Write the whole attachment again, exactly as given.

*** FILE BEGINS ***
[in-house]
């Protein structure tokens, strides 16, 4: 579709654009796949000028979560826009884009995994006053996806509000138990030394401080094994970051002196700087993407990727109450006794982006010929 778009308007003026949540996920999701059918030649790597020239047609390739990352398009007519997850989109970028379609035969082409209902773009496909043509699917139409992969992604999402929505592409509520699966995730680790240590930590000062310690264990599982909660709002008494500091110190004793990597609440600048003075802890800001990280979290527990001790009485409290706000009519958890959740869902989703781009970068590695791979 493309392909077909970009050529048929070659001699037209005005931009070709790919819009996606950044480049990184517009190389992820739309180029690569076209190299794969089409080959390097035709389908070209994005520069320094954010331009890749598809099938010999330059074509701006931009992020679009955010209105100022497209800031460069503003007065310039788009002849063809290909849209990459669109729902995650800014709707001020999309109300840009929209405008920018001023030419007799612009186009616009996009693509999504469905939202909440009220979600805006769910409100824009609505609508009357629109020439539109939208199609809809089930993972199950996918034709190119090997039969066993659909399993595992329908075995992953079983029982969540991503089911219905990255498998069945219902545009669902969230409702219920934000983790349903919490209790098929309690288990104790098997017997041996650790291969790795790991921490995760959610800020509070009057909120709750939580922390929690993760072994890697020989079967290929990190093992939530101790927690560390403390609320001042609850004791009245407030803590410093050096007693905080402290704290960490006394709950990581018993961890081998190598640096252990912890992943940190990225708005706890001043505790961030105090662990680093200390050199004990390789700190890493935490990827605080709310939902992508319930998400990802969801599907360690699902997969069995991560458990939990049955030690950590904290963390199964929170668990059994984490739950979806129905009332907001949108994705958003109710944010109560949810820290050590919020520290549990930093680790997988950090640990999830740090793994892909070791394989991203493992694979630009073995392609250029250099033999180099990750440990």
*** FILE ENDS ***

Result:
[in-house]
């Protein structure tokens, strides 16, 4: 579709654009796949000028979560826009884009995994006053996806509000138990030394401080094994970051002196700087993407990727109450006794982006010929 778009308007003026949540996920999701059918030649790597020239047609390739990352398009007519997850989109970028379609035969082409209902773009496909043509699917139409992969992604999402929505592409509520699966995730680790240590930590000062310690264990599982909660709002008494500091110190004793990597609440600048003075802890800001990280979290527990001790009485409290706000009519958890959740869902989703781009970068590695791979 493309392909077909970009050529048929070659001699037209005005931009070709790919819009996606950044480049990184517009190389992820739309180029690569076209190299794969089409080959390097035709389908070209994005520069320094954010331009890749598809099938010999330059074509701006931009992020679009955010209105100022497209800031460069503003007065310039788009002849063809290909849209990459669109729902995650800014709707001020999309109300840009929209405008920018001023030419007799612009186009616009996009693509999504469905939202909440009220979600805006769910409100824009609505609508009357629109020439539109939208199609809809089930993972199950996918034709190119090997039969066993659909399993595992329908075995992953079983029982969540991503089911219905990255498998069945219902545009669902969230409702219920934000983790349903919490209790098929309690288990104790098997017997041996650790291969790795790991921490995760959610800020509070009057909120709750939580922390929690993760072994890697020989079967290929990190093992939530101790927690560390403390609320001042609850004791009245407030803590410093050096007693905080402290704290960490006394709950990581018993961890081998190598640096252990912890992943940190990225708005706890001043505790961030105090662990680093200390050199004990390789700190890493935490990827605080709310939902992508319930998400990802969801599907360690699902997969069995991560458990939990049955030690950590904290963390199964929170668990059994984490739950979806129905009332907001949108994705958003109710944010109560949810820290050590919020520290549990930093680790997988950090640990999830740090793994892909070791394989991203493992694979630009073995392609250029250099033999180099990750440990």